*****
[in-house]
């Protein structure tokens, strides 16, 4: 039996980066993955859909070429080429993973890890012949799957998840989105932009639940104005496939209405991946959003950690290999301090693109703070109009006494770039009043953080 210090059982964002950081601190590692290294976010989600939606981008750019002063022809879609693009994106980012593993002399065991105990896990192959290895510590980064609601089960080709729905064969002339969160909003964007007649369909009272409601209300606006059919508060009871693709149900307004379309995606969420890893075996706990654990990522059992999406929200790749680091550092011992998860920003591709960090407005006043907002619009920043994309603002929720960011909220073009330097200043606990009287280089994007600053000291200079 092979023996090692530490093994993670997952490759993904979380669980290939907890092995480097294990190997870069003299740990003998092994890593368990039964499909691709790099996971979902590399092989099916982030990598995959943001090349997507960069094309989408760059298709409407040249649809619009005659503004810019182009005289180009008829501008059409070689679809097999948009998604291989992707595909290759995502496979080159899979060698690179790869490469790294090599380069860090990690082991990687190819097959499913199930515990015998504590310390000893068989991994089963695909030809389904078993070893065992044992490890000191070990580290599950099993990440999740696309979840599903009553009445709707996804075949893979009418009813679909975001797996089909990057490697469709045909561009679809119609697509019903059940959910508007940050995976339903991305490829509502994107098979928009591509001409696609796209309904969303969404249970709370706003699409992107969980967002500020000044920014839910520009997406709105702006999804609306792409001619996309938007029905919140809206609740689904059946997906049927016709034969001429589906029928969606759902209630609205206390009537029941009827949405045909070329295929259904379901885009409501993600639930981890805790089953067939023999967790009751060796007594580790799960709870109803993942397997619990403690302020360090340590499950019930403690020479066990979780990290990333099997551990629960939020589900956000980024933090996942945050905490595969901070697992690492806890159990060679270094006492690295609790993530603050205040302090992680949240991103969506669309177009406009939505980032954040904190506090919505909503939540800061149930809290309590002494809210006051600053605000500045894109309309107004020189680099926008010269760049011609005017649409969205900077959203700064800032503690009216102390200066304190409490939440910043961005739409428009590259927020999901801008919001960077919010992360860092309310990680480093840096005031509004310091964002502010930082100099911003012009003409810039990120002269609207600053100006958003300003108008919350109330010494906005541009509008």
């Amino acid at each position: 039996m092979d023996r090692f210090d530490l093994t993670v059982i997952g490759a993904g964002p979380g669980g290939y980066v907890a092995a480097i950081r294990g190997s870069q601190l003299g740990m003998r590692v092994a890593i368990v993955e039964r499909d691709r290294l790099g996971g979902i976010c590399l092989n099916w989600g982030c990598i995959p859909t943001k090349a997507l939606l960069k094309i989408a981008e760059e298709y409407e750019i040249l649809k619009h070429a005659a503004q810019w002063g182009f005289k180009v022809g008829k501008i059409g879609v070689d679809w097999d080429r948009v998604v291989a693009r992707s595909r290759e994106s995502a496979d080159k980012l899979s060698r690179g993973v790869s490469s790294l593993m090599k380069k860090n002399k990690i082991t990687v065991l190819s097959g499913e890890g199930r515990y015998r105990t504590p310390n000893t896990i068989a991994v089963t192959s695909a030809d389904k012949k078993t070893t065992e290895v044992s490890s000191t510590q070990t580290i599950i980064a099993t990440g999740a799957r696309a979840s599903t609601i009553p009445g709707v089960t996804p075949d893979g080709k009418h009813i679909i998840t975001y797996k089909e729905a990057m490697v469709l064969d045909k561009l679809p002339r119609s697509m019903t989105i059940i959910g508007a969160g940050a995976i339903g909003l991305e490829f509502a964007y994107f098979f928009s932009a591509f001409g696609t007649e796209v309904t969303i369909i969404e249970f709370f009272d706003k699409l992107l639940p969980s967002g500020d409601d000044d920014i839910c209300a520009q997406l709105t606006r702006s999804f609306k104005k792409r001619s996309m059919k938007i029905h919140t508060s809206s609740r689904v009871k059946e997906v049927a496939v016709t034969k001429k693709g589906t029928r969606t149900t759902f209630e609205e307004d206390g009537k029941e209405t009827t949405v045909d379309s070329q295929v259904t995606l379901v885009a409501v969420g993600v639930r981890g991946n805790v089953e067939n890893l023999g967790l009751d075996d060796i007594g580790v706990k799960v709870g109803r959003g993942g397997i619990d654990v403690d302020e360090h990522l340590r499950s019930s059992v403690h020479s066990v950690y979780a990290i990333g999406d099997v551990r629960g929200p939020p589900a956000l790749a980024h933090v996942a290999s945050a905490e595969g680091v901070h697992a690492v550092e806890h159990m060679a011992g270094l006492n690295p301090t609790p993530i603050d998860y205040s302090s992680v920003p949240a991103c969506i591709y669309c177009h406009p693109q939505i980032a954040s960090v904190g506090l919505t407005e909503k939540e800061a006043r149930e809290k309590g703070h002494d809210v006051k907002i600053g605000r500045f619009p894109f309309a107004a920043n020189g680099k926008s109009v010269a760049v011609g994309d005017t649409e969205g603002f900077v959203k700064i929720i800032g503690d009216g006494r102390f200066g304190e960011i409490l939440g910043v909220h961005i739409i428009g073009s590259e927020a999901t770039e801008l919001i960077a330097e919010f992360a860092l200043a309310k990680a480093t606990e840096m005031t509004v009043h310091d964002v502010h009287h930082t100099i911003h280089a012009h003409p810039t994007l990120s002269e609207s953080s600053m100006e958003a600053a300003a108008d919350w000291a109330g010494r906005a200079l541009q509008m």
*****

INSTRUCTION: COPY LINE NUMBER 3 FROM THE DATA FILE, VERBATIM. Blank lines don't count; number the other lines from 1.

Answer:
């Amino acid at each position: 039996m092979d023996r090692f210090d530490l093994t993670v059982i997952g490759a993904g964002p979380g669980g290939y980066v907890a092995a480097i950081r294990g190997s870069q601190l003299g740990m003998r590692v092994a890593i368990v993955e039964r499909d691709r290294l790099g996971g979902i976010c590399l092989n099916w989600g982030c990598i995959p859909t943001k090349a997507l939606l960069k094309i989408a981008e760059e298709y409407e750019i040249l649809k619009h070429a005659a503004q810019w002063g182009f005289k180009v022809g008829k501008i059409g879609v070689d679809w097999d080429r948009v998604v291989a693009r992707s595909r290759e994106s995502a496979d080159k980012l899979s060698r690179g993973v790869s490469s790294l593993m090599k380069k860090n002399k990690i082991t990687v065991l190819s097959g499913e890890g199930r515990y015998r105990t504590p310390n000893t896990i068989a991994v089963t192959s695909a030809d389904k012949k078993t070893t065992e290895v044992s490890s000191t510590q070990t580290i599950i980064a099993t990440g999740a799957r696309a979840s599903t609601i009553p009445g709707v089960t996804p075949d893979g080709k009418h009813i679909i998840t975001y797996k089909e729905a990057m490697v469709l064969d045909k561009l679809p002339r119609s697509m019903t989105i059940i959910g508007a969160g940050a995976i339903g909003l991305e490829f509502a964007y994107f098979f928009s932009a591509f001409g696609t007649e796209v309904t969303i369909i969404e249970f709370f009272d706003k699409l992107l639940p969980s967002g500020d409601d000044d920014i839910c209300a520009q997406l709105t606006r702006s999804f609306k104005k792409r001619s996309m059919k938007i029905h919140t508060s809206s609740r689904v009871k059946e997906v049927a496939v016709t034969k001429k693709g589906t029928r969606t149900t759902f209630e609205e307004d206390g009537k029941e209405t009827t949405v045909d379309s070329q295929v259904t995606l379901v885009a409501v969420g993600v639930r981890g991946n805790v089953e067939n890893l023999g967790l009751d075996d060796i007594g580790v706990k799960v709870g109803r959003g993942g397997i619990d654990v403690d302020e360090h990522l340590r499950s019930s059992v403690h020479s066990v950690y979780a990290i990333g999406d099997v551990r629960g929200p939020p589900a956000l790749a980024h933090v996942a290999s945050a905490e595969g680091v901070h697992a690492v550092e806890h159990m060679a011992g270094l006492n690295p301090t609790p993530i603050d998860y205040s302090s992680v920003p949240a991103c969506i591709y669309c177009h406009p693109q939505i980032a954040s960090v904190g506090l919505t407005e909503k939540e800061a006043r149930e809290k309590g703070h002494d809210v006051k907002i600053g605000r500045f619009p894109f309309a107004a920043n020189g680099k926008s109009v010269a760049v011609g994309d005017t649409e969205g603002f900077v959203k700064i929720i800032g503690d009216g006494r102390f200066g304190e960011i409490l939440g910043v909220h961005i739409i428009g073009s590259e927020a999901t770039e801008l919001i960077a330097e919010f992360a860092l200043a309310k990680a480093t606990e840096m005031t509004v009043h310091d964002v502010h009287h930082t100099i911003h280089a012009h003409p810039t994007l990120s002269e609207s953080s600053m100006e958003a600053a300003a108008d919350w000291a109330g010494r906005a200079l541009q509008m």